It is more than the youngster can stand. Long-legged Damon, short-legged Pythias, the two have been friends since Third Latin days and chums for over a year. Shorty springs after the retreating forms, but halts short at sound of his name, called in imperative tone from above. At the open window stands the Doctor gazing out. He uses no further words. His right hand is occupied with his snowy cambric handkerchief. With his left he makes two motions. He curves his finger inward, indicating plainly "Come back!" and then with the index points down the avenue, meaning as plainly "Go!" and there is no cheery, undignified whistle as Shorty hastens to tell his tale of sorrow to sympathetic ears at home.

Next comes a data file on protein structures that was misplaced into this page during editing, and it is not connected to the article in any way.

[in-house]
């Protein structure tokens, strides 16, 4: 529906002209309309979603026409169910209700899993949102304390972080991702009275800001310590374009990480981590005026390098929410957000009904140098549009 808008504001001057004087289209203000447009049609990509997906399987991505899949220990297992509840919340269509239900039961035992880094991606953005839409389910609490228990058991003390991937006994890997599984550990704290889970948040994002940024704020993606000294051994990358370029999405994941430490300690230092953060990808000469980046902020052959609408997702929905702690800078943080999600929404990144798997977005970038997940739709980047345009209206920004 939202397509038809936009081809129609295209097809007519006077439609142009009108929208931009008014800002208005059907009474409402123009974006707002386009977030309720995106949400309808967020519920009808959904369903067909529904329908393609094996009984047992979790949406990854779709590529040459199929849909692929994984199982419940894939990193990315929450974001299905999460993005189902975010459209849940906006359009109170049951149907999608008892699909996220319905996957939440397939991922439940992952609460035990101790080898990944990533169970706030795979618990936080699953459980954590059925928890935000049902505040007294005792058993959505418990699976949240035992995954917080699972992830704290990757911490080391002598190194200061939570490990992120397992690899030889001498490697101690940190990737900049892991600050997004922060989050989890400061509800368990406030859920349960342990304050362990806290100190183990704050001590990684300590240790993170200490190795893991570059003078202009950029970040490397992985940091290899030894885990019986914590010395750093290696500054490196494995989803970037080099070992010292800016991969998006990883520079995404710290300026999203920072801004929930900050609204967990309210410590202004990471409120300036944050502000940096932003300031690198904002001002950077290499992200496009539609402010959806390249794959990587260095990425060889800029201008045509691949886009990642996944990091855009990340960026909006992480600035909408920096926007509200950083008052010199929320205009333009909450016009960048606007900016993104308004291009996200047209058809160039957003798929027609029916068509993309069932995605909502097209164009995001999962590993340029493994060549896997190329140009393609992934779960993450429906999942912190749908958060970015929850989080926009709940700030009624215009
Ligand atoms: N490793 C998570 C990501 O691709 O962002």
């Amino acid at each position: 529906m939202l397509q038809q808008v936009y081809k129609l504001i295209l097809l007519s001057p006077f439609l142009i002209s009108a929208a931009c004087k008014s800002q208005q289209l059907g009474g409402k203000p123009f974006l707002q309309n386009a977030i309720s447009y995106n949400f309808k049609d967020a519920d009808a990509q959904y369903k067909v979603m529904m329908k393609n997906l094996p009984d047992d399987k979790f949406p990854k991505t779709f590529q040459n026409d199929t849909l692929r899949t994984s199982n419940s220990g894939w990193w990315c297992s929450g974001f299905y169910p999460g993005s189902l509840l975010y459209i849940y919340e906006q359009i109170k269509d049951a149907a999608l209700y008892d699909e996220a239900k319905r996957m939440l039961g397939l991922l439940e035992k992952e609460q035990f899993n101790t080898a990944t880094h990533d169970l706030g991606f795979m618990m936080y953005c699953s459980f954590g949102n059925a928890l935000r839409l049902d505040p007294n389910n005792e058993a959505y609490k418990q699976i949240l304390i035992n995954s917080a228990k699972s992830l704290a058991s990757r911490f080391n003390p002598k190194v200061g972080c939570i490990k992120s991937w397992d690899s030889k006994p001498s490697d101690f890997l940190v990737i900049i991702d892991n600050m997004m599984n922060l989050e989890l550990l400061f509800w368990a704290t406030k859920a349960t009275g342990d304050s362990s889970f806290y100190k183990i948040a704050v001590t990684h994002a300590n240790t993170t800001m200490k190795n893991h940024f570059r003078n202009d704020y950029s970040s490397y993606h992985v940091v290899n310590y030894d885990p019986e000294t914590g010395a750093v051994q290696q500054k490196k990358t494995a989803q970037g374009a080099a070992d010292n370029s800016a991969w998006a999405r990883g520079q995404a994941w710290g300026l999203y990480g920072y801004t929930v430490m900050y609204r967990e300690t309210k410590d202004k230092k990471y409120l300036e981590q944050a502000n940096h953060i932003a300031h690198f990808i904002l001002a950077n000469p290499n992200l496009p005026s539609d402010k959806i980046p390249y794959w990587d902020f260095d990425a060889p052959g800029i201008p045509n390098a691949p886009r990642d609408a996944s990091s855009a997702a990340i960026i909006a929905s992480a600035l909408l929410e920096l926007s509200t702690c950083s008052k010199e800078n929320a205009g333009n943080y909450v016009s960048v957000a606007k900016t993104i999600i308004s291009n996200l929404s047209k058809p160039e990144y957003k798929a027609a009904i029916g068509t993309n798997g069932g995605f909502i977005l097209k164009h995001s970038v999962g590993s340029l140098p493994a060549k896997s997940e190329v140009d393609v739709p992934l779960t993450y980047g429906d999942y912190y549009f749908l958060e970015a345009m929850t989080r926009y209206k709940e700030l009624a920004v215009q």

There were three more school-days that week, and they were the quietest of the year. On the principle that it was an ill wind that blew nobody good, there was one instructor to whom such unusual decorum was welcome, and that was poor Meeker, who noted the gloom in the eyes of most of the First Latin, and responsively lengthened his face, yet at bottom was conscious of something akin to rejoicing. His had been a hapless lot. He had entered upon his duties the first week in September, and the class had taken his measure the first day. A better-meaning fellow than Meeker probably never lived, but he was handicapped by a soft, appealing manner and a theory that to get the most out of boys he must have their good-will, and to get their good-will he must load them with what the class promptly derided as "blarney." He was poor and struggling, was graduated high in his class at college, was eager to prepare himself for the ministry, and took to teaching in the mean time to provide the necessary means. The First Latin would have it that Pop didn't want him at all, but that Meeker gave him no rest until promised employment, for Meeker had well known that there was to be a vacancy, and was first to apply for it. But what made it more than a luckless move for him was that he had applied for the position vacated by a man Pop's boys adored, "a man from the ground up," as they expressed it, a splendid, deep-voiced, deep-chested, long-limbed athlete, with a soul as big as his massive frame and an energy as boundless as the skies. He, too, had worked his way to the priesthood, teaching long hours at Pop's each day, tutoring college weaklings or would-be freshmen in the evenings, studying when and where he could, but wasting never a minute. Never was there a tutor who preached less or practised more. His life was a lesson of self-denial, of study, of purpose. Work hard, play hard, pray hard, might have been his motto, for whatsoever that hand of his found to do that did he with all his might. Truth, manliness, magnetism, were in every glance of his clear eyes, every tone of his deep voice. Boys shrank from boys' subterfuges and turned in unaccustomed disgust from school-boy lies before they had been a month in Tuttle's presence; he seemed to feel such infinite pity for a coward. Never using a harsh word, never an unjust one, never losing faith or temper, his was yet so commanding a nature that by sheer force of his personality and example his pupils followed unquestioning. With the strength of a Hercules, he could not harm an inferior creature. With the courage of a lion, he had only sorrow for the faint-hearted. With a gift and faculty for leadership that would have made him a general-in-chief, he was humble as a child in the sight of his Maker, and in all the long years of his great, brave life, only once, that his boys ever heard of, did he use that rugged strength to discipline or punish a human being, and that only when courtesy and persuasion had failed to stop a ruffian tongue in its foul abuse of that Maker's name. It was a solemn day for the school, a glad one for the church militant, when he took leave of the one to take his vows in the other. There wasn't a boy among all his pupils that would have been surprised at his becoming a bishop inside of five years, – as, indeed, he did inside of ten, – and the class had not ceased mourning their loss when Meeker came to take his place. "Fill Tut's shoes!" said Snipe, with fine derision. "Why, he'll rattle around in 'em like shot in a drum." No wonder Meeker failed to fill the bill.